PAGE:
Every few years, the plight of persons who have used ‘cannabis’ to alleviate pain and suffering due to a medical condition, has captured the attention of the public. If there is to be a review of the laws relating to the medicinal use of cannabis then this is to be welcomed and long overdue. The matter might have been addressed in 2005 after the Court of Appeal felt constrained to dismiss a number of conjoined appeals in R v Quayle and others  1 WLR 3642. Each of the appellants had possessed, or cultivated or imported cannabis to alleviate pain. On the 16th June 2018, the Home Secretary tweeted that “This morning, I’ve used an exceptional power as Home Secretary to urgently issue a licence to allow Billy Caldwell to be treated with cannabis oil“.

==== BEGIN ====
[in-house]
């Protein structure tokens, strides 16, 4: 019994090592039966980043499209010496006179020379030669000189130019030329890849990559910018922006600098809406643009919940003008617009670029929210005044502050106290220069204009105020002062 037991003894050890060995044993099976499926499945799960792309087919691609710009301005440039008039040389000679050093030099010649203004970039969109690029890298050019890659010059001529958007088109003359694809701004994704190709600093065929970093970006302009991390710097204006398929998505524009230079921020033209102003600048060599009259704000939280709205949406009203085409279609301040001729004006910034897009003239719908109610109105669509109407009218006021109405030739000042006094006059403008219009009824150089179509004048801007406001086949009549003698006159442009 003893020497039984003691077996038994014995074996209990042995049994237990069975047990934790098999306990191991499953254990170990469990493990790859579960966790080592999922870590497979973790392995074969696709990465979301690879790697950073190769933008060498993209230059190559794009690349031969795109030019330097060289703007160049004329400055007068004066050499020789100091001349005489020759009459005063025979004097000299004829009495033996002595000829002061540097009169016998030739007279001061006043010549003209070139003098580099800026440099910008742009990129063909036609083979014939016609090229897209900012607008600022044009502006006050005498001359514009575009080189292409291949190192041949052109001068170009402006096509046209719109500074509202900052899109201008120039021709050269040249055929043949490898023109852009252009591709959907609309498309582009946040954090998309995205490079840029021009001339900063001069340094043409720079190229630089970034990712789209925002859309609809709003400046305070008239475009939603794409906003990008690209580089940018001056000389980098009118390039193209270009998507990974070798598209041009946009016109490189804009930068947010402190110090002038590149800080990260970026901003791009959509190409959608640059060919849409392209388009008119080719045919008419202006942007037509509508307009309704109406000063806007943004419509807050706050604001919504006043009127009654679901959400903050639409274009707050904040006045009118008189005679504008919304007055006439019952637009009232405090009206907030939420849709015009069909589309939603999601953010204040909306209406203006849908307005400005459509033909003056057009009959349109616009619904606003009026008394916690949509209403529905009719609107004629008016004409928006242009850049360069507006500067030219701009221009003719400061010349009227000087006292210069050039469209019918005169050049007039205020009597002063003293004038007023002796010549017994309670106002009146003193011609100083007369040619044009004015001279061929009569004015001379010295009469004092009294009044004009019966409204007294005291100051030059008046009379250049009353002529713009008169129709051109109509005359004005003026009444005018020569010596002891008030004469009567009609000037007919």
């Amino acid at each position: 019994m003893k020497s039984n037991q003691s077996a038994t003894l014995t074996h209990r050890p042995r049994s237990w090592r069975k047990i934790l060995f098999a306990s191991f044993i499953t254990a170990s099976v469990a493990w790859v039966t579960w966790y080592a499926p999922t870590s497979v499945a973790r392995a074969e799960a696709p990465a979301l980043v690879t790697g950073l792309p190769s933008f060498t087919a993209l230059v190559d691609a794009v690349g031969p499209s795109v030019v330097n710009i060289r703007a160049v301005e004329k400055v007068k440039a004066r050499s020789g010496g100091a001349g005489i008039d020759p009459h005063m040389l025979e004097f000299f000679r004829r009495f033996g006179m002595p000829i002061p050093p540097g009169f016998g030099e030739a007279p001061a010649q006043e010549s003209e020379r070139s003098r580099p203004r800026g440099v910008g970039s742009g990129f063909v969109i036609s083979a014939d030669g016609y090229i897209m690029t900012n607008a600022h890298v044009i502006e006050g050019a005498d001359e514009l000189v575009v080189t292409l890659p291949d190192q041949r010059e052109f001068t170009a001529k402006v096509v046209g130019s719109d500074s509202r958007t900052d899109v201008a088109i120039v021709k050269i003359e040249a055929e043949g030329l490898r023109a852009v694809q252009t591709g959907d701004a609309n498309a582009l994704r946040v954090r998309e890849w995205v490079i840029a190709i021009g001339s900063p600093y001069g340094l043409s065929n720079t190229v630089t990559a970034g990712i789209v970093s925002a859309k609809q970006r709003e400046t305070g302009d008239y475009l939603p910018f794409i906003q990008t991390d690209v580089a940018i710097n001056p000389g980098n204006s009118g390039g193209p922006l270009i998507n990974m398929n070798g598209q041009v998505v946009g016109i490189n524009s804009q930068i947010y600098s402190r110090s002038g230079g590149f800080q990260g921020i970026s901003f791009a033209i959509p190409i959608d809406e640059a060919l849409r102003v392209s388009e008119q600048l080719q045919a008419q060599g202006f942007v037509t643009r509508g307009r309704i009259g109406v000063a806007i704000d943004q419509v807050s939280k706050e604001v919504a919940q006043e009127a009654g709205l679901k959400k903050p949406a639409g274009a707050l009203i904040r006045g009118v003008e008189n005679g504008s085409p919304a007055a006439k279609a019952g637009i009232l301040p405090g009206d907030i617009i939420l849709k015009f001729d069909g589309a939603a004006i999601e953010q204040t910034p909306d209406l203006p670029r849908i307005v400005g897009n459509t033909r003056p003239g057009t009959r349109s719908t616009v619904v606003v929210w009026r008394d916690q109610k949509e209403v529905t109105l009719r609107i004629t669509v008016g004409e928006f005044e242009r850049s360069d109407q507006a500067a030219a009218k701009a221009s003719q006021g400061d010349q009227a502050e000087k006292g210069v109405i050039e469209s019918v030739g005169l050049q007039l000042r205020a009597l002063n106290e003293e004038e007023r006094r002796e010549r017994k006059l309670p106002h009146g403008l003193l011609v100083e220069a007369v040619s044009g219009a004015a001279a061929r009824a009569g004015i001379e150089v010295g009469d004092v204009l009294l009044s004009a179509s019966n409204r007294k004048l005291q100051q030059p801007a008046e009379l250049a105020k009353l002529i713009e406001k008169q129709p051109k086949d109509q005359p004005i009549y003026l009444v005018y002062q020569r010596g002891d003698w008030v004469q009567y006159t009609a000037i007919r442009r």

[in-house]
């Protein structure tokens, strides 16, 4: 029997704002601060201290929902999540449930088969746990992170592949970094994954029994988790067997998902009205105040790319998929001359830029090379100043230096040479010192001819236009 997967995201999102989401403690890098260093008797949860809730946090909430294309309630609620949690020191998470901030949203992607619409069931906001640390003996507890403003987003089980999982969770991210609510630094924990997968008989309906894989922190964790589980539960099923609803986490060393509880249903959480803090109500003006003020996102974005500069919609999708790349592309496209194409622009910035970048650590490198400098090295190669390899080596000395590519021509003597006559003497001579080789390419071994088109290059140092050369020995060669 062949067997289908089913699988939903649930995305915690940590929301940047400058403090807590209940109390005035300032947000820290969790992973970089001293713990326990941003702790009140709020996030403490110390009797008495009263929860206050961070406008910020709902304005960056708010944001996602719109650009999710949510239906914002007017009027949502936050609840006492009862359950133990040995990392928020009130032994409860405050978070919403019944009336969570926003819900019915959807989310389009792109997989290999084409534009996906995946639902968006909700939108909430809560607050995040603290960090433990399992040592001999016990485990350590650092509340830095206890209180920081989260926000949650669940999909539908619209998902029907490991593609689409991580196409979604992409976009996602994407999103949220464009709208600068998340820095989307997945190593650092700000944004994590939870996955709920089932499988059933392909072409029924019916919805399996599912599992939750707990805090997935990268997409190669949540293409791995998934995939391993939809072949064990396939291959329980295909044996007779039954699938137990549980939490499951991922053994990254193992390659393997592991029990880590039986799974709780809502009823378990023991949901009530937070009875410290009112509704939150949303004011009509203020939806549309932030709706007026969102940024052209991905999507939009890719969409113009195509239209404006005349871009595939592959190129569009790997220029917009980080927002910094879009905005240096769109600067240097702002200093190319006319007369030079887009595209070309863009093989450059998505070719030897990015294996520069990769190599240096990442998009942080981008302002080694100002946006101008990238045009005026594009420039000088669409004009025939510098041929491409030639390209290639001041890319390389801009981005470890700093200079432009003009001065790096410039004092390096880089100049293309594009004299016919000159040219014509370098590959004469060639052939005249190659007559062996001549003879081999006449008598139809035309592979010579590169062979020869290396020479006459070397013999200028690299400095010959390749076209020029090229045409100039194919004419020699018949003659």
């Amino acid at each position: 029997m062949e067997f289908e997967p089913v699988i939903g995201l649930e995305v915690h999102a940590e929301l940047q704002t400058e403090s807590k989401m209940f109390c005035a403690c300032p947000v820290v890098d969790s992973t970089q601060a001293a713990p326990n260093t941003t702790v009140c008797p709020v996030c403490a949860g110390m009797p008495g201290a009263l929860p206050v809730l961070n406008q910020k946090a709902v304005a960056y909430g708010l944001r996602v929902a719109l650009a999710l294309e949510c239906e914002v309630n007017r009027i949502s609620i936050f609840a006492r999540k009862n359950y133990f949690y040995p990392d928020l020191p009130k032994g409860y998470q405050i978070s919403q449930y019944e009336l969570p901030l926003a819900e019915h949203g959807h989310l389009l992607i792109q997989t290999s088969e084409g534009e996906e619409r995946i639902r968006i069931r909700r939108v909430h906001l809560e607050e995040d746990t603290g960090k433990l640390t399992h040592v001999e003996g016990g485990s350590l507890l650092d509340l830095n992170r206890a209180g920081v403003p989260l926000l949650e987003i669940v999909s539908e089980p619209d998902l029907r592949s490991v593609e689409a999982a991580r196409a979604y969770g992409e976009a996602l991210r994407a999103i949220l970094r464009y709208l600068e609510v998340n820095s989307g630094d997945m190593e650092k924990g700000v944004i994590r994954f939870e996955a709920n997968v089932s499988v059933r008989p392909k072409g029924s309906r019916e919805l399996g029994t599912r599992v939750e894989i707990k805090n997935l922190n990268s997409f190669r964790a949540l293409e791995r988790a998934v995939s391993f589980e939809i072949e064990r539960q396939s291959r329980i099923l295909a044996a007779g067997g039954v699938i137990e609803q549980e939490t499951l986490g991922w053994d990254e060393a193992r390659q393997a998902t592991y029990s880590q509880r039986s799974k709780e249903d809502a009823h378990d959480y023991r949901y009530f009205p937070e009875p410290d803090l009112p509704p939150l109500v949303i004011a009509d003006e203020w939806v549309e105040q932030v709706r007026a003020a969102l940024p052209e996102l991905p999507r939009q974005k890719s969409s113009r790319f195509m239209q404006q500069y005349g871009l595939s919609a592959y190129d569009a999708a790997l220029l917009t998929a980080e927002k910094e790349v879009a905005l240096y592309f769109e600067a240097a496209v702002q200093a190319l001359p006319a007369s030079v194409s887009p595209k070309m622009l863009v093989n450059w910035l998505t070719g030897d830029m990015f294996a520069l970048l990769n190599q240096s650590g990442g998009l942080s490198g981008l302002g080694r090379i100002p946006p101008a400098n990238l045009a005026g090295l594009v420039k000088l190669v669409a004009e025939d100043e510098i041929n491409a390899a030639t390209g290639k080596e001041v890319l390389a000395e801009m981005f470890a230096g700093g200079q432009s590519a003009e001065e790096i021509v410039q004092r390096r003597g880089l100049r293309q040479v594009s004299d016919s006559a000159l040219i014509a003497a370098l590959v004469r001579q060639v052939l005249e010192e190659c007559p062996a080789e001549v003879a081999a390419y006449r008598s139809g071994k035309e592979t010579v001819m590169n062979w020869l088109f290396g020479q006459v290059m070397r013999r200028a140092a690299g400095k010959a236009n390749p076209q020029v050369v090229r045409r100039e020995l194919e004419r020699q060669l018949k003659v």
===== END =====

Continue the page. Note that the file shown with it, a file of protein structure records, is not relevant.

However, in order to make progress in this area, certain issues need to be clarified and carefully understood. First, the expression “cannabis oil” is misleading. It is now used loosely to refer to a number of cannabis related substances and products. Forensic analysts will say that some oils containing THC are “controlled drugs” while other cannabis-related oils (e.g. CBD oils that do not contain any THC) will not be. Secondly, there needs to be clarity as to the forms of cannabis that have medicinal value. Merely moving “cannabis” from one schedule to another within the Misuse of Drugs Regulations 2001 does not answer that question. Thirdly, it is not just the Misuse of Drugs Act 1971 that needs to be considered. The UK, in common with many other countries, operates a statutory regulatory regime in respect of the production, distribution and licensing of “medicinal products”. Substances and products that are presented as having medicinal properties or which function as medicines, can fall within that complex regime (see the Human Medicines Regulations 2012 and the Medicines Act 1968). A breach of the statutory provisions can lead to civil proceedings or criminal prosecution. The sooner these issues are resolved, the better.